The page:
Style Session: Anna
Working at Retail Therapy, I spend a lot of time one-on-one with clients in order to style functional wardrobes full of comfort, funk, and their personal style. I wanted to extend this service into my own pursuits as well, so that women aren’t just stuck in this conundrum of buying new in order to feel different. It’s of value to realize that the lowest impact clothing is the clothing you already have and wear! I am here to help style your existing wardrobe, cleanse the distracting clutter, and fill in the gaps with ethical choices.
I wanted to practice this service outside of Retail Therapy, so I invited some friends to let me into their closets (a vulnerable position). I wanted to let their style shine through and help them to look and feel their best with the clothes they already have. Anna, who has become one of my great friends since moving back to my home city, was the first person I worked with. Actually, our whole friendship started around clothes. After recently moving here, she stopped in the boutique I work in and we hit it off!
Anna is a minimalist and a thrifter. After a conversation about how our time would best serve her wardrobe, we decided to focus on styling and filling in the gaps. The night before our scheduled appointment she sent me this awesome article by Man Repeller, titled “When Do You “Know” Your Personal Style?” In short, the article said that you know your style when you know yourself. We started there: I had Anna define herself (another vulnerable position) without considering her clothes or style, and then I had her pick out one piece of clothing that is her. I loved her answer and found it inspiring to hear how she saw herself.
Next, we took a look at her lifestyle and where she spent her time. This was great because then we could focus the majority of her outfits around her day-to-day life. She is an artist and professor, but also spends a lot of time with friends, as well as lounging and of course, sleeping.
Now that we had established where to focus our efforts, she took EVERYTHING out of her closet and laid it on her bed. I then asked her a series of questions right off the bat about anything she might need. I also had a list of basics that we went through and I started recording the missing essentials.
Anna spends most of her time teaching and needs a smart casual look. I had her put on a typical work outfit and we talked about improvements, adding structure, and dressing for her body type. The more she tried on, the more apparent it became to both of us that she was trying to desexualize herself in the classroom. Because of this, her outfits became slouchy and maybe even took away from her authority. She even mentioned that she would never wear these outfits in front of her boyfriend, which showed that she wasn’t feeling her best wearing them.
As a side note - I totally get where she is coming from as a young professional woman or any woman for that matter. How do you dress so that your brain, ideas, and intelligent wealth are at the forefront? How do you show your personal power and value your feminine characteristics both internal and external with what you wear? How do you communicate to the world that you’re NOT a sexual object, but that you ARE a sexual being with partners that you choose? This is a sensitive area because clothing communicates. At the same time I think women should be able to wear whatever they want and not have to put up with having their intelligence questioned, being sexually harassed, or publicly criticized. Men have NEVER faced the scrutiny that women have been put through when it comes to how they look.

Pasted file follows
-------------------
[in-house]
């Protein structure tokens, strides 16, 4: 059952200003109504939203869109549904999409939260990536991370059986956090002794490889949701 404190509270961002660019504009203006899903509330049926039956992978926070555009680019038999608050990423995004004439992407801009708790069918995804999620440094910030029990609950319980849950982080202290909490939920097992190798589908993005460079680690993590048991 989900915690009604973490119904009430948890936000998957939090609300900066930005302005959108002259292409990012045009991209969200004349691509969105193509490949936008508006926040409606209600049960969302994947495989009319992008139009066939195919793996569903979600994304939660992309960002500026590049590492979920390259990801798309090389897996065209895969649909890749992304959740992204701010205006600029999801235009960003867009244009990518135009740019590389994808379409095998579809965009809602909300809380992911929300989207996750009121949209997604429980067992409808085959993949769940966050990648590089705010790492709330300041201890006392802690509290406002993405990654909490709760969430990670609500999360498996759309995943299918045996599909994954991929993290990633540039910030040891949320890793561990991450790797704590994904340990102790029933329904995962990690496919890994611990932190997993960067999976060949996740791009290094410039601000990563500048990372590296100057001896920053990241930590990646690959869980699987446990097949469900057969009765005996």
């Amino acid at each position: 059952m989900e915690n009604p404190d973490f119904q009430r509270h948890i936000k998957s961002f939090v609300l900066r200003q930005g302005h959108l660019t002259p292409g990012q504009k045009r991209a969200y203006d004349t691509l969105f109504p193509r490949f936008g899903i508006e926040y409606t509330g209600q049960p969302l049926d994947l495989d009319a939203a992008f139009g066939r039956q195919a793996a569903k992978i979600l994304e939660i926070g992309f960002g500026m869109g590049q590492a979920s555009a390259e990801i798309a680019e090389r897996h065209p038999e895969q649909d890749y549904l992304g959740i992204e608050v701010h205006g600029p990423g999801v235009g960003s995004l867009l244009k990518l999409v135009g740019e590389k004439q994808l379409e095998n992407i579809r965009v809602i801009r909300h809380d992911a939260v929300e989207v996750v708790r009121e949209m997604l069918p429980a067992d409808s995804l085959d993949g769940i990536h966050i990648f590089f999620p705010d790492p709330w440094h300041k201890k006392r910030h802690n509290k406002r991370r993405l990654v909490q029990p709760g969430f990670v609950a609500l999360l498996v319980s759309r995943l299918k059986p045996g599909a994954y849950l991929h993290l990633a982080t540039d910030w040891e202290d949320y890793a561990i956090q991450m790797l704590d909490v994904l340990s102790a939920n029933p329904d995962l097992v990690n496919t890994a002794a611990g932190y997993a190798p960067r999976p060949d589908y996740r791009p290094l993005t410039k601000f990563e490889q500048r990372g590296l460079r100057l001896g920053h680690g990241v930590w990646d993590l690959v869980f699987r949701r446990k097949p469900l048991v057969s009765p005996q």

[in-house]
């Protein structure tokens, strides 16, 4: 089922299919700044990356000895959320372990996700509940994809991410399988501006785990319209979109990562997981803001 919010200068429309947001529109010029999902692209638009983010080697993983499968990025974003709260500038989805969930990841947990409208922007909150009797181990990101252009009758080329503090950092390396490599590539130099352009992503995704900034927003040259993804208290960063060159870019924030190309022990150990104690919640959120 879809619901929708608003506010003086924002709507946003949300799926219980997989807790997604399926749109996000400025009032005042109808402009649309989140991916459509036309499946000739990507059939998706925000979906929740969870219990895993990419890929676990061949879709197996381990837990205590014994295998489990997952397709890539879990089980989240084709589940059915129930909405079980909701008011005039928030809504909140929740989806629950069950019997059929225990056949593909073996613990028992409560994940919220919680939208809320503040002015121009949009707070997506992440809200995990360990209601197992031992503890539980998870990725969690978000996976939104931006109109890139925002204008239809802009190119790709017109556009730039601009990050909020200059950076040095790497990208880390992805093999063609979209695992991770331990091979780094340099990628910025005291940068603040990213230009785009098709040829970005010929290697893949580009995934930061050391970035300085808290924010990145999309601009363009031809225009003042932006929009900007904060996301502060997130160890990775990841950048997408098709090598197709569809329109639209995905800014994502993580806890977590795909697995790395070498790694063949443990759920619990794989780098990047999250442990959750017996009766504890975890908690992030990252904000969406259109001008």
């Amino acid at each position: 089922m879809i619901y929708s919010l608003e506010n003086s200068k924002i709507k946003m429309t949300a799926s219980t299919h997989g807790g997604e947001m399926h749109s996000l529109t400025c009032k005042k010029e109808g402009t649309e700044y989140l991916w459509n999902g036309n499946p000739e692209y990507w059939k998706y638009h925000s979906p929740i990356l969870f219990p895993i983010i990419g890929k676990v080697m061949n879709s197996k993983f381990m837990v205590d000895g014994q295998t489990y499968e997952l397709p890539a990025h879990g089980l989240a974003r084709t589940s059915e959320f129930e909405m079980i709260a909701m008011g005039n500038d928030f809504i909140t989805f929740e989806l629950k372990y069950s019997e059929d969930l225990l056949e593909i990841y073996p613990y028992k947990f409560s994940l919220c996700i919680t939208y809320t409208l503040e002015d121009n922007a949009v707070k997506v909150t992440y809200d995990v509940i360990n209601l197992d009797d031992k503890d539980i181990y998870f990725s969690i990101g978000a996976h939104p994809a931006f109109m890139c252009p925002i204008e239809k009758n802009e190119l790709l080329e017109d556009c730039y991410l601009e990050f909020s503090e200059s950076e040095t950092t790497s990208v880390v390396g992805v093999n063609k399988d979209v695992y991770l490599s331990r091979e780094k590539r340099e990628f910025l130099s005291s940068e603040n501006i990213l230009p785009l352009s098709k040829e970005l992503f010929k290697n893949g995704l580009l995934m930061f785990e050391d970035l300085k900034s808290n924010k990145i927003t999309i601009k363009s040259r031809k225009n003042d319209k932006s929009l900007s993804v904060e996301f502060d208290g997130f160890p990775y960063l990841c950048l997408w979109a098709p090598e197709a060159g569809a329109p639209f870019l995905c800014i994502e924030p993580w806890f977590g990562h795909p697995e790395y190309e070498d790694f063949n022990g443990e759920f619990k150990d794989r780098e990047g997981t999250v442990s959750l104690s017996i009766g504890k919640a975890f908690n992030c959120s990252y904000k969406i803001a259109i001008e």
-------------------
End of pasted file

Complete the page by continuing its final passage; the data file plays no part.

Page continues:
When looking at Anna’s social wardrobe her clothes shifted into a girlier look, something that she had never noticed before her styling session. We talked about how to bridge the gap, how to find power in looking feminine, and how to use androgyny that isn’t frumpy. We came up with outfits that looked great with her body type that she could rock at work or wear to grab a drink with her boyfriend. We separated less structured tops and bottoms and paired them with tailored alternatives. We pinned, hemmed, slimmed, and repaired clothing in order to elongate and have the best fit. We divided her clothing seasonally and reorganized her closet. We readdressed the questions from the beginning of our time and made a final list of needs, ranging from immediate basics to fun staples that she can slowly add into her closet over time.
We ended the night with a final glass of wine and a debrief where I was up for critique. Anna said she got everything she was hoping for out of it. After mentioning how vulnerable the process was, she told me that I handled the session with kindness, understanding, and empathy. Anna had the final say when it came to how she looked and I was the guide and sounding board with suggestions to help. She also mentioned that her clothes felt more precious to her now; the most beneficial part of her styling session was trying everything on and seeing how she really looked. The process was invaluable to her and produced great results! Now she can be more conscious of her spending habits, all the while being intentional about what she is buying.
I appreciate the fact that we got rid of a few things, altered a number of great pieces, and gave life back to her existing wardrobe! Thank you Anna!!!!